TableThink is always looking for easy organization systems. One of our best practice recommendations is organizing one thing . . . on one specific day . . . once a week. In other words, organizing is a continual-ongoing-task.
The thing is . . . it’s easy to put off organization . . . until disorganization becomes a problem. Disorganization disrupts rhythm and routine and requires more time and energy than keeping organized. We’ve given a significant amount of time trying to get things back into order. Along the way, we’ve learned an ongoing organization system serves our best.
Possessions are resources meant to serve what’s ours to do; however, we can end up serving a possession when it does not serve our purpose but requires space at home and work. Mindless accumulation has become a problem in this era. In the end, determining what and how we accumulate is key to value-living.
Note: Moving often convinces people to get rid of a good portion of their stuff. It’s worth thinking about.
Years ago, an elderly friend gave a (scary) speech:
“It’s better to get rid of something now than to have someone go through your stuff after you leave this earth. What we keep becomes part of our story. Let’s be honest, our stuff leaves a message that’s not always complimentary.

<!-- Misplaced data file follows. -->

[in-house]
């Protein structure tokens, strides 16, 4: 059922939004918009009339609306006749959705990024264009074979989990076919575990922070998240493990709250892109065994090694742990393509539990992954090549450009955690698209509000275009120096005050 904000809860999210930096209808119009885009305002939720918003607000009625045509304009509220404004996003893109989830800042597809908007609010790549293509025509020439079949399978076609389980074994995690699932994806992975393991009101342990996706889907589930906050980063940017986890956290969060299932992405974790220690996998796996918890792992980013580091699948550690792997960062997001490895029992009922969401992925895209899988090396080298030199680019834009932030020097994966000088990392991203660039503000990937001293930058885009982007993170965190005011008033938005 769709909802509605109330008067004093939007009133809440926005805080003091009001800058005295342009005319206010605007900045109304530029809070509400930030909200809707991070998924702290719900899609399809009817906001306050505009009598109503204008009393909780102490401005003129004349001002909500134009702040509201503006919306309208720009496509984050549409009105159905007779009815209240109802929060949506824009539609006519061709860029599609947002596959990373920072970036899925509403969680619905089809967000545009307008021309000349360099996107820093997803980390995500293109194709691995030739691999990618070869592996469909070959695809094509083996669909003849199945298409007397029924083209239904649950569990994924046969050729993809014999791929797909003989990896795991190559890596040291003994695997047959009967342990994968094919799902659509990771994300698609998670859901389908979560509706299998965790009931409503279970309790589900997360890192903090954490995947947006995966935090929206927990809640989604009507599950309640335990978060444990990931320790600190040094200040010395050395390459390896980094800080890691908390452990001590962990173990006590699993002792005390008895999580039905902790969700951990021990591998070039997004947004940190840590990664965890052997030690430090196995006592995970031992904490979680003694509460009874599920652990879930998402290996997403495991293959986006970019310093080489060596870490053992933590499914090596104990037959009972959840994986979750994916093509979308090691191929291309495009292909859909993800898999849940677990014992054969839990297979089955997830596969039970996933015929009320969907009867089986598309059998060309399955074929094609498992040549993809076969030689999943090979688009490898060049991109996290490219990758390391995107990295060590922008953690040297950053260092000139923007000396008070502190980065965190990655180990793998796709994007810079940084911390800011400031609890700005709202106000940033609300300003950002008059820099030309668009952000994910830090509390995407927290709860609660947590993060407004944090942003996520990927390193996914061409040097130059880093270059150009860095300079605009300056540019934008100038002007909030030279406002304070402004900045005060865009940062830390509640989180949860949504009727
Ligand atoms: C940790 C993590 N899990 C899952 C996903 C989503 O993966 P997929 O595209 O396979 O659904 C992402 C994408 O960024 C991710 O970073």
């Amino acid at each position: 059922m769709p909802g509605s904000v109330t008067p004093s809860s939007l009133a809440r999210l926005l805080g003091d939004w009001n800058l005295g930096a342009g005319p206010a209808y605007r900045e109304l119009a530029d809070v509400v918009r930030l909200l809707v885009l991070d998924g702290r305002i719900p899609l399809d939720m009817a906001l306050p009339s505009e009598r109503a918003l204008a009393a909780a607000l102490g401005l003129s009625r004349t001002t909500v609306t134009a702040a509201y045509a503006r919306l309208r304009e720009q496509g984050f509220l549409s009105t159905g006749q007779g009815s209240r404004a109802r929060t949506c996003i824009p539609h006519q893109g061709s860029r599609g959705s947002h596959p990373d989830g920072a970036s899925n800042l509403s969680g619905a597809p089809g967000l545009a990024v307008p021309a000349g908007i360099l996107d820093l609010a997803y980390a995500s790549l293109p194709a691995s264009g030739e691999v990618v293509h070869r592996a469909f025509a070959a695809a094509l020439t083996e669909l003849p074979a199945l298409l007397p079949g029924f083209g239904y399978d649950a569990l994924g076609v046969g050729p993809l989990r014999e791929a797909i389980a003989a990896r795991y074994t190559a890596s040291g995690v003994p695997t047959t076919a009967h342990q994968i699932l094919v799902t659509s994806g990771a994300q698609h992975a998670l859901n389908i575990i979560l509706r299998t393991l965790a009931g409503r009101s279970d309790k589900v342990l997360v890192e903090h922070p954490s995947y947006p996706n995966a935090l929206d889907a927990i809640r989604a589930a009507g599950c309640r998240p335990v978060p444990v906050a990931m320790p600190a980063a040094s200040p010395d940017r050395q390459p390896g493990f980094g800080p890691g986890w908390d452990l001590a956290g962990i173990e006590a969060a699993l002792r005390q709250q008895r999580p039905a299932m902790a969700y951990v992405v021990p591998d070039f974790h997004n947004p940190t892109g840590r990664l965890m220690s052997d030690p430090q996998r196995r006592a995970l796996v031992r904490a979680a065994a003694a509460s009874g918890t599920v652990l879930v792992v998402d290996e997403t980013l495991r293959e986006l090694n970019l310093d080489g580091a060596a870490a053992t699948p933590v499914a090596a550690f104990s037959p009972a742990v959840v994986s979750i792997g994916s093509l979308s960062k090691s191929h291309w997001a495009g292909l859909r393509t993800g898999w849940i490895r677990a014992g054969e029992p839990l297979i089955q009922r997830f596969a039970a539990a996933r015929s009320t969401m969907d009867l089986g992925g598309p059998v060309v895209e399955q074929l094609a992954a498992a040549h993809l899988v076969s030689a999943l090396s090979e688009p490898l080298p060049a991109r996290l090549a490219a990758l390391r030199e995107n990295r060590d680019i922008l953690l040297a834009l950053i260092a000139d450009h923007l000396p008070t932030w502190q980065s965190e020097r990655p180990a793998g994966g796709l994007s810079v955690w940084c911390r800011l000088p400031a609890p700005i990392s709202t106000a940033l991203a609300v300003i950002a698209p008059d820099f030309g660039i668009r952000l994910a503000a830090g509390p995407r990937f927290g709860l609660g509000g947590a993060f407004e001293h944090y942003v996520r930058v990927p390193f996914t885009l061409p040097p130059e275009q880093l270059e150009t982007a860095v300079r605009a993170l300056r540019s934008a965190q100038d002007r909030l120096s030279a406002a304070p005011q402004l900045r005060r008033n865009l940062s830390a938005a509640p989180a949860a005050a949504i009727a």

The person who sorts through our stuff after we die might not only wonder why we kept something but will most likely tell others about it.
You can’t do anything about what you leave behind after death; however, you can take care of it now, unless, today is your day to leave the world.”
Note: We’ve been a part of going through what’s been left behind. It’s not only tedious but revealing and is a great motivator to take care of our own stuff.
It’s essential to manage our possessions . . . keeping what serves us . . . and letting go of the rest. Organization often feels like one more thing to do.
Organization is an important piece of managing our life. It’s ours to do. We encourage you to try the simple system of organizing one thing . . . on a specific day . . . once a week. It’s a best practice.
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